Call it the 15-year itch.
In 1997, as Robert and Janice McNair were preparing to populate their Stonerside Farm near Paris, Ky., with Thoroughbreds, they purchased half of Holzmeister from Frank Stronach. Eventually they swapped a part of that one for a quarter interest in the colt Touch Gold, who had a troubled Preakness (gr. I) trip before returning three weeks later and defeating Silver Charm (gr. I) in the Belmont Stakes (gr. I), denying him the Triple Crown in the process.
Now, the McNairs return to the Belmont in the name of their Magnolia Racing Stable, having purchased a half interest in Street Life from Hidden Brook Farm, several of whose principals are or have been affiliated with—wait for it—Frank Stronach.
"It may be deja vu every 15 years," said John Adger, longtime advisor to the McNairs. "I had a lot of respect for Silver Charm and have a lot for I'll Have Another ."
The McNairs bought in on Street Life after the Street Sense colt broke his maiden in his second start last February.
"We were impressed with the way he broke his maiden, his turn of foot, and his pedigree," noted Adger, adding that the McNairs keep a relatively small stable these days. Bob Baffert has a few head for them, as does English conditioner John Gosden. Most of Robert McNair’s attention these days is trained on the Houston Texans of the National Football League, a franchise he owns.
Street Life returned to win the Broad Brush Stakes at Aqueduct Racetrack, and then ran unplaced in the Resorts World Casino New York City Wood Memorial (gr. I). He next made a late move to get up for third in the Peter Pan Stakes (gr. II) May 12 at Belmont Park. Chad Brown trains Street Life, who is out of Stone Hope and drew the rail for the Belmont. Street Life is not only by a Kentucky Derby (gr. I) winner (Street Sense), his broodmare sire is Derby victor Grindstone.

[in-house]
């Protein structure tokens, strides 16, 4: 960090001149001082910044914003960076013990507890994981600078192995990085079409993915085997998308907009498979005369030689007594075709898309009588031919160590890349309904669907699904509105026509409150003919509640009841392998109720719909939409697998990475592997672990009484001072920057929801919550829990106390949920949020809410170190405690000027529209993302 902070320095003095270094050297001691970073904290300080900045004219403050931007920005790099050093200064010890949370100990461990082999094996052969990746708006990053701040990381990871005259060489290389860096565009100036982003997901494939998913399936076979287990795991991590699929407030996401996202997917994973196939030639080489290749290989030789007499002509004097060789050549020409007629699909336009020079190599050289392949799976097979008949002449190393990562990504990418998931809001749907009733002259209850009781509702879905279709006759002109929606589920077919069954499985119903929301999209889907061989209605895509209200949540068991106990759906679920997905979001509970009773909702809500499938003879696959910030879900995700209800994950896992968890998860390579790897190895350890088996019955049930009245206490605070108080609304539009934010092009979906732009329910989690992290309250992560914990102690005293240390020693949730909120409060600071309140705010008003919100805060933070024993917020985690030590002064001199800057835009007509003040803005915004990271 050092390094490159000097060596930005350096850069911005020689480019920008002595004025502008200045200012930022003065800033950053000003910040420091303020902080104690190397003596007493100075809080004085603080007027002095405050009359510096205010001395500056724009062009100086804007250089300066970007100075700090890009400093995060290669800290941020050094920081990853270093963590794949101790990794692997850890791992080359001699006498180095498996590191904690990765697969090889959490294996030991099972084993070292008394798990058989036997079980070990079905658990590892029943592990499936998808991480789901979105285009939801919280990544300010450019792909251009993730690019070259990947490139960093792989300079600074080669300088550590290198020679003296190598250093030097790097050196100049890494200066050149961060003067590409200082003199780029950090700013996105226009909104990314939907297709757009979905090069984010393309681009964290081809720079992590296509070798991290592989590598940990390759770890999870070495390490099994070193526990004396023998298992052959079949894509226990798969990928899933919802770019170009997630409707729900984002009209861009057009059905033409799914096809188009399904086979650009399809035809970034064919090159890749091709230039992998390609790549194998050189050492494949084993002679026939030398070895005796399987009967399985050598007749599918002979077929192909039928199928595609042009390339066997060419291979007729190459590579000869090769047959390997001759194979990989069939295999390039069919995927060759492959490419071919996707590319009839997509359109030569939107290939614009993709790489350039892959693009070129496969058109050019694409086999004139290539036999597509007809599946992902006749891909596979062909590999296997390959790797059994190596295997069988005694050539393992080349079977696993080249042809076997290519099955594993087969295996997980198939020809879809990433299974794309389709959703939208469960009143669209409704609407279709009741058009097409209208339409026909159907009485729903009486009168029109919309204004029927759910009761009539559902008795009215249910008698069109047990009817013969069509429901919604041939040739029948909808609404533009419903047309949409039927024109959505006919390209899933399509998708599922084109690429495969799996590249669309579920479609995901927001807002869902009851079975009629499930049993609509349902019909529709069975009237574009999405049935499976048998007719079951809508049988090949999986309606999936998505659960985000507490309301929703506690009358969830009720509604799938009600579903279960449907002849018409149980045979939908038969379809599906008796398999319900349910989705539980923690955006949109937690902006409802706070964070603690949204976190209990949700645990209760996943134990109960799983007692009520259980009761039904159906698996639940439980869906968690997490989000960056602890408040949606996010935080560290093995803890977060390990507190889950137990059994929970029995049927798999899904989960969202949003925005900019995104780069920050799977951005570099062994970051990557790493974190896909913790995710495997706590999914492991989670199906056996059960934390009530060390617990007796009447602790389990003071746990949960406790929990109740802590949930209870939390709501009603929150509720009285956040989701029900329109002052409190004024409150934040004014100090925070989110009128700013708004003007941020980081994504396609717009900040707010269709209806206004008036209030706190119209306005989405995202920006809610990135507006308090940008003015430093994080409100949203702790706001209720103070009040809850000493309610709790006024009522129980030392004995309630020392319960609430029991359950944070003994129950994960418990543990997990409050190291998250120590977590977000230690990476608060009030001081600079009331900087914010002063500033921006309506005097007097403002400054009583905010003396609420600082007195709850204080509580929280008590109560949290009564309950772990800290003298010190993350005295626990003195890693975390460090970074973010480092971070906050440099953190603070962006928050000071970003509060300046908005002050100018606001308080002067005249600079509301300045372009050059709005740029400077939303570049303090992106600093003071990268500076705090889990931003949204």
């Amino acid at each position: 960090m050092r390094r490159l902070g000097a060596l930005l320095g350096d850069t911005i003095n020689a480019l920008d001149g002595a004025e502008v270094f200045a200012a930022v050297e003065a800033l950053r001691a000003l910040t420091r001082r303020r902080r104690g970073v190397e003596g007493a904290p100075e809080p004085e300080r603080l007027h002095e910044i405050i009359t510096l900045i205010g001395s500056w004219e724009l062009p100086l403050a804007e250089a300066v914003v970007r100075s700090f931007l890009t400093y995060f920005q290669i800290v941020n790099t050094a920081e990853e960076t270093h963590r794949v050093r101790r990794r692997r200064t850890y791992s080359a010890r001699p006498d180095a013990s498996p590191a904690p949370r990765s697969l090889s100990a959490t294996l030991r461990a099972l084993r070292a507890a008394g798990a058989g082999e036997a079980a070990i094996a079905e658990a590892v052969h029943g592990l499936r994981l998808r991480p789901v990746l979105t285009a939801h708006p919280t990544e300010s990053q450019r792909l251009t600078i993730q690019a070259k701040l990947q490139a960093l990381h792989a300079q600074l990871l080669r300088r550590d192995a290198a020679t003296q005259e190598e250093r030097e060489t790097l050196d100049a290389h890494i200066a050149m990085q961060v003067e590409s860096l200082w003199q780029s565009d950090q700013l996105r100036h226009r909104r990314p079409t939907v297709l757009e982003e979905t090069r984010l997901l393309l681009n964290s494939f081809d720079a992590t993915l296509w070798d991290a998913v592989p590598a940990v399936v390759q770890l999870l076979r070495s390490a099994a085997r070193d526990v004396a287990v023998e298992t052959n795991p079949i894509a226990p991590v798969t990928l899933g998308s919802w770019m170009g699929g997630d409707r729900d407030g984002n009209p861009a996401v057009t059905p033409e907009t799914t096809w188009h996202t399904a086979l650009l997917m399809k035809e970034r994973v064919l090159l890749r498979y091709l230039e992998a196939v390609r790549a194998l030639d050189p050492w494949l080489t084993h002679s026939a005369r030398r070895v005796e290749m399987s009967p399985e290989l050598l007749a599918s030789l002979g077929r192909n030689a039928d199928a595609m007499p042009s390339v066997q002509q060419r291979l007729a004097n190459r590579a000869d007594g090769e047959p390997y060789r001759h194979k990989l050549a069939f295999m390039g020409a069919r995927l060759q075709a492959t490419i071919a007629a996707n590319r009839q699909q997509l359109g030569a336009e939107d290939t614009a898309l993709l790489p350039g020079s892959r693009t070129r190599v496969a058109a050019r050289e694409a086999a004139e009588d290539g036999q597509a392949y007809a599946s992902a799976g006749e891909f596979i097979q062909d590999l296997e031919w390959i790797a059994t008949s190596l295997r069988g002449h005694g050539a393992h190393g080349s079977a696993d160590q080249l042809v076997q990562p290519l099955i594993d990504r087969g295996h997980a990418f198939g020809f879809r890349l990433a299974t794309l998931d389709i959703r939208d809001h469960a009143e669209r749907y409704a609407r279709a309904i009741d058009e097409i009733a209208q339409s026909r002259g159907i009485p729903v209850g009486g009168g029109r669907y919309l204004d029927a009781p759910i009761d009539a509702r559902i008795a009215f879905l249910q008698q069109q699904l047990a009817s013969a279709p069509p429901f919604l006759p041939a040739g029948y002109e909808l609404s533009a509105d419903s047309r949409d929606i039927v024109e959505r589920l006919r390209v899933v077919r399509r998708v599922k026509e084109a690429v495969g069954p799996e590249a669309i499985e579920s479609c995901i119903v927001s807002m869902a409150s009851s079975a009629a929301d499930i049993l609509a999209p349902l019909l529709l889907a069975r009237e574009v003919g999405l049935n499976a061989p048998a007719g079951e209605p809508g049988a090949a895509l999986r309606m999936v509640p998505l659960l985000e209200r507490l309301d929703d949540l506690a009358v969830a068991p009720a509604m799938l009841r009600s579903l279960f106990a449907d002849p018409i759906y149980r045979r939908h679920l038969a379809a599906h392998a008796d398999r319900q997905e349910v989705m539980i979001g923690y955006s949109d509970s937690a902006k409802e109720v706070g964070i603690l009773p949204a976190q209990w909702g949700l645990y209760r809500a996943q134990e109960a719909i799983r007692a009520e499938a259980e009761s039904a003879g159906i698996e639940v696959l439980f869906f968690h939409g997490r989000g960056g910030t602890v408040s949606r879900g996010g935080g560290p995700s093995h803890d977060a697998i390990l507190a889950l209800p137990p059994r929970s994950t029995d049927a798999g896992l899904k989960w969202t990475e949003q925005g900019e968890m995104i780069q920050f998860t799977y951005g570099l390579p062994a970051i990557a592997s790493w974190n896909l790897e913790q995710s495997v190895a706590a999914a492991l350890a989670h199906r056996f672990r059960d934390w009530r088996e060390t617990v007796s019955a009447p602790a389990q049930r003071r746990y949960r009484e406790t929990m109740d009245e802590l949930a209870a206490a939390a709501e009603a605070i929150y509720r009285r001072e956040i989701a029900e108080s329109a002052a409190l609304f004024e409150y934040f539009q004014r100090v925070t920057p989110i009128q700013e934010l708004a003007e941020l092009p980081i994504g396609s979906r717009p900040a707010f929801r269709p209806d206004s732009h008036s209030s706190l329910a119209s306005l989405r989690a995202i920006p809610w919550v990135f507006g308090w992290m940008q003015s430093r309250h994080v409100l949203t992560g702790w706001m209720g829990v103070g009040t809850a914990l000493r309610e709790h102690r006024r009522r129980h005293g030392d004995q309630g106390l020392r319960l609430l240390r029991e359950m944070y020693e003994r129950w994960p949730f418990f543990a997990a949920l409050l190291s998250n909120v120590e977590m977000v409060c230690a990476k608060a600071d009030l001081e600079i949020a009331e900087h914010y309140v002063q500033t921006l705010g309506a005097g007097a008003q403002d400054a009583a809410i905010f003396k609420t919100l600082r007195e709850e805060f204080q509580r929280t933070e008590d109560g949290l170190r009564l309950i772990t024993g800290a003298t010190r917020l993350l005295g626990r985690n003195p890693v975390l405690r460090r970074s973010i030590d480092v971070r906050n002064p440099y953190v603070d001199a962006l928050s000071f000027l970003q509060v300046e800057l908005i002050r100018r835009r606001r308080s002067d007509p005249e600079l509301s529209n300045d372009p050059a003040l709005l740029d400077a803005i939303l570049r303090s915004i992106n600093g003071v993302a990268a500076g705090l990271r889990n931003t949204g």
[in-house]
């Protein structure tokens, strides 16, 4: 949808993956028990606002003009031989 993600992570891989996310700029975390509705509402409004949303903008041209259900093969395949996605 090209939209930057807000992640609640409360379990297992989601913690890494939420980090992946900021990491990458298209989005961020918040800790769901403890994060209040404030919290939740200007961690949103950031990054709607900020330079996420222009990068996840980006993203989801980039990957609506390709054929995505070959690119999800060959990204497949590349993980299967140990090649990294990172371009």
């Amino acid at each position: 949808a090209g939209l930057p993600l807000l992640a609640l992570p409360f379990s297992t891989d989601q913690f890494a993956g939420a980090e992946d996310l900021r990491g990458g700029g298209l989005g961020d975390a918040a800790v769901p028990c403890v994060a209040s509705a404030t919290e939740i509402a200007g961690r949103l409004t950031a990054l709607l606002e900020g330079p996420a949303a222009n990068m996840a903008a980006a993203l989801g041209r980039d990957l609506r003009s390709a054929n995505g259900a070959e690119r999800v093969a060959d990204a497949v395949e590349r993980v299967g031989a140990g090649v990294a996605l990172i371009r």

Jack Brothers, one of the Hidden Brook principals, said that it was a series of fortuitous circumstances that led to Hidden Brook campaigning Street Life.
"Our team was at Keeneland identifying short lists for our clients at the September sale," said Brothers. "Street Life was on one of those lists but a vet ended up taking him off for reasons unknown to me. So we reconvened as a team and bought him for $130,000, most of which we didn’t have at the time."
The plan was to pinhook the colt as a 2-year-old, so Hidden Brook partnered with David Scanlon to that end. While he trained well coming up to the sale, he ended up with a minor shin problem, and the decision was made to scratch him from the sale and buy out Scanlon.
Hidden Brook sent the colt to Brown to train. After that maiden score at Aqueduct, offers began coming in, some to buy the horse outright. But Hidden Brook was high on Street Life, so they sought out partners that would come in for a piece. Brothers said he and partners Sergio de Sousa and Dan Hall liked Street Life’s presence, walk, balance, and mind.
"We weren’t dissuaded by one vet’s opinion and we stayed on him," said Brothers. "It’s not what we typically do, especially stretching on the price, but that’s how much we like him.
"We have a long relationship with John Adger going back to Touch Gold and Congaree (the McNairs’ multiple grade I winner who stood stud at Stronach’s Adena Springs)," noted Brothers. "We have a lot of admiration for the McNairs and their program. So we took some money off the table, found a great partner, and got our cake and ate it too."
"The Wood we’re drawing a line through; that race didn’t tell us a lot," noted Brothers. "We felt there was more in the tank. Chad put the blinkers on him before the Peter Pan to get into the race earlier, and I think that race shows he belongs in here."
If the 15-year deja vu angle pans out, the McNairs will have touched gold once again.